Emmanuel N. PAPANICKOLAS, trustee,1& another 2 v. FARM AVENUE TWO LOTS, LLC.3
MEMORANDUM AND ORDER PURSUANT TO RULE 23.0
The plaintiffs appeal from a judgment dismissing their complaint seeking a declaration that an easement held of record by the Farm Avenue Two Lots Realty Trust (Realty Trust) across the plaintiffs’ property has been extinguished by abandonment. Concluding that the allegations of the plaintiff's complaint sufficiently support their claim to survive a motion to dismiss, we reverse the judgment.
We review the grant of a motion to dismiss de novo. See Curtis v. Herb Chambers I-95, Inc., 458 Mass. 674, 676 (2011). In determining whether these claims can survive dismissal under Mass. R. Civ. P. 12 (b) (6), 365 Mass. 754 (1974), “[t]he ultimate inquiry is whether [the claimants] alleged such facts, adequately detailed, so as to plausibly suggest an entitlement to relief.” Greenleaf Arms Realty Trust I, LLC v. New Boston Fund, Inc., 81 Mass. App. Ct. 282, 288 (2012). We accept as true well-pleaded factual allegations and reasonable inferences drawn therefrom, id., but “legal conclusions cast in the form of factual allegations” are insufficient to stave off dismissal. Iannacchino v. Ford Motor Co., 451 Mass. 623, 633 (2008), quoting Schaer v. Brandeis Univ., 432 Mass. 474, 477 (2000). Though certain claims must be pleaded with particularity, a claimed abandonment of easement rights is not among them. See Mass. R. Civ. P. 9 (b), 365 Mass. 751 (1974).
In the present case, the plaintiffs alleged that the Realty Trust, and its predecessor in title, the Salem Country Club, had abandoned their rights in the disputed easement by failing to use it at any time since it was created in 1971 until shortly before the filing of the plaintiff's complaint, and allowing it to remain in an impassable state throughout that time.5 The complaint further alleges that throughout the time the property was owned by the Salem Country Club the sole and exclusive access to the Country Club was by means of an entrance located at 133 Forest Street in Peabody.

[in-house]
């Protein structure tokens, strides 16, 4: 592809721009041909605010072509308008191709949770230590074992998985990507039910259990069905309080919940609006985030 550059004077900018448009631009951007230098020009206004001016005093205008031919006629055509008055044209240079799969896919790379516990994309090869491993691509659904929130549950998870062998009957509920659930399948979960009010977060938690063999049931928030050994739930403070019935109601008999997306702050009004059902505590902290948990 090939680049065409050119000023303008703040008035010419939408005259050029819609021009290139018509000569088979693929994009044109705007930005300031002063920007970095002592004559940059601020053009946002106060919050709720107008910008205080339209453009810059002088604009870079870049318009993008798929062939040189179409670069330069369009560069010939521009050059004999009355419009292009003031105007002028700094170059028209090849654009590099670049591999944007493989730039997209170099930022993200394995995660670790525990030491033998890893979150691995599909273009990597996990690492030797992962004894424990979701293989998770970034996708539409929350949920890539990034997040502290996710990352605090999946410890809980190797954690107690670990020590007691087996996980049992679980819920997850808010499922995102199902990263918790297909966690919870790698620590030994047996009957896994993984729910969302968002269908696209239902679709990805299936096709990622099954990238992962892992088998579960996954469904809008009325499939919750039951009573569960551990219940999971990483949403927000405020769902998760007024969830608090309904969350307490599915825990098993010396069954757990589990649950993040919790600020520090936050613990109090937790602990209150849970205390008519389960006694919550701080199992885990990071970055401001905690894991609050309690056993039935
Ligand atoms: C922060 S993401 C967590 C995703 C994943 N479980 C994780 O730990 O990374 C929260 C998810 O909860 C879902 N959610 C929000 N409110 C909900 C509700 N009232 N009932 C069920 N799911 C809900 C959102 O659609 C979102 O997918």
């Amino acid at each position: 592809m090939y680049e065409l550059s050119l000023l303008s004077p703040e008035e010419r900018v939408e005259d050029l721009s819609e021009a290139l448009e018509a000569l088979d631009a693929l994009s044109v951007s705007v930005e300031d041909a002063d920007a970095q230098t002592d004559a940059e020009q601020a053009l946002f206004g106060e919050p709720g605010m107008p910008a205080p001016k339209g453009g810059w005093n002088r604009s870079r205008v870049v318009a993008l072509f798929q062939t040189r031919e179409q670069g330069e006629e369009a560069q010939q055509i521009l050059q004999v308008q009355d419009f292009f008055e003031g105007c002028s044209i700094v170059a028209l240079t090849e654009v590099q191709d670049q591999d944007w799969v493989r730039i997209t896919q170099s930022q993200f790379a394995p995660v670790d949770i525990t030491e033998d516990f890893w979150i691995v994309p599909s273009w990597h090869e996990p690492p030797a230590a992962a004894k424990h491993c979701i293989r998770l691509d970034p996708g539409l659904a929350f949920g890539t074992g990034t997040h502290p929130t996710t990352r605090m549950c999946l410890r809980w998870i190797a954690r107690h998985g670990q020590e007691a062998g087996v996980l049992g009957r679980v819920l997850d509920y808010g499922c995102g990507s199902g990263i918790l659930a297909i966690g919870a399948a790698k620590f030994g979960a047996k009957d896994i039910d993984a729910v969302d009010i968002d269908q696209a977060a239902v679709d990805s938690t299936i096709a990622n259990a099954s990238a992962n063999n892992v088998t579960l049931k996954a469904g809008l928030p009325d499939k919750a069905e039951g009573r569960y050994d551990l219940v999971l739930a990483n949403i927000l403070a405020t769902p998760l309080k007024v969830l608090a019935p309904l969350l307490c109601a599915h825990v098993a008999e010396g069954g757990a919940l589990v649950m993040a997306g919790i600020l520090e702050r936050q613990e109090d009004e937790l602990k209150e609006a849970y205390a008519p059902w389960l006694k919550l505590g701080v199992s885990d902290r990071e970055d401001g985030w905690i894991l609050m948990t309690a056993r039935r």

The question whether an easement has been abandoned turns principally on the intent of the easement holder, “to be ascertained from the surrounding circumstances and conduct of the parties.” 107 Manor Ave. LLC v. Fontanella, 74 Mass. App. Ct. 155, 158 (2009). “[A]ny deliberate conduct on the part of the dominant owner inconsistent with the continued existence of the easement may operate as abandonment.” Proulx v. D'Urso, 60 Mass. App. Ct. 701, 704 n. 2 (2004). The question of intent to abandon an easement is a highly fact-specific inquiry that depends upon the particular circumstances of each case. See 107 Manor Ave. LLC, supra at 160. Moreover, though mere non-use does not constitute abandonment, see Desotell v. Szczygiel, 338 Mass. 153, 159 (1958), non-use of an easement for an extended period may constitute evidence of an intent to abandon. See Lasell College v. Leonard, 32 Mass. App. Ct. 383, 390-391 (1992). Taken together with the fact that the Salem Country Club had no need to use the easement throughout the entirety of its ownership of the Realty Trust's property, and the fact that the property remained in an impassable state during that time, the allegations of the complaint set out a plausible claim, sufficient to survive a motion to dismiss.6
The judgment is reversed, and the matter is remanded to the Land Court for further proceedings consistent with this decision.
reversed and remanded
5. According to the complaint, the easement area “was under water for nearly all of the year and was covered with large trees and other vegetation which rendered it unusable as a means of access or for any other purpose.”
6. The motion judge appeared to have based her decision, in part, on the plaintiff's inability to identify with specificity evidence he expected to elicit during discovery. On a motion to dismiss, a plaintiff is not required to identify or forecast additional evidence he expects to present to establish his claim; instead the sufficiency of the complaint is tested solely by reference to the allegations it contains. See Reardon v. Comm'r Of Correction, 20 Mass. App. Ct. 946, 947 (1985). At the same time, while we conclude that the motion judge erred in allowing the plaintiff's motion to dismiss, we are mindful of the concern that unfettered discovery into records of the predecessor owner could range into a “fishing expedition,” and we anticipate that the Land Court judge will be able to establish appropriate boundaries on the nature and scope of discovery conducted by the plaintiff.
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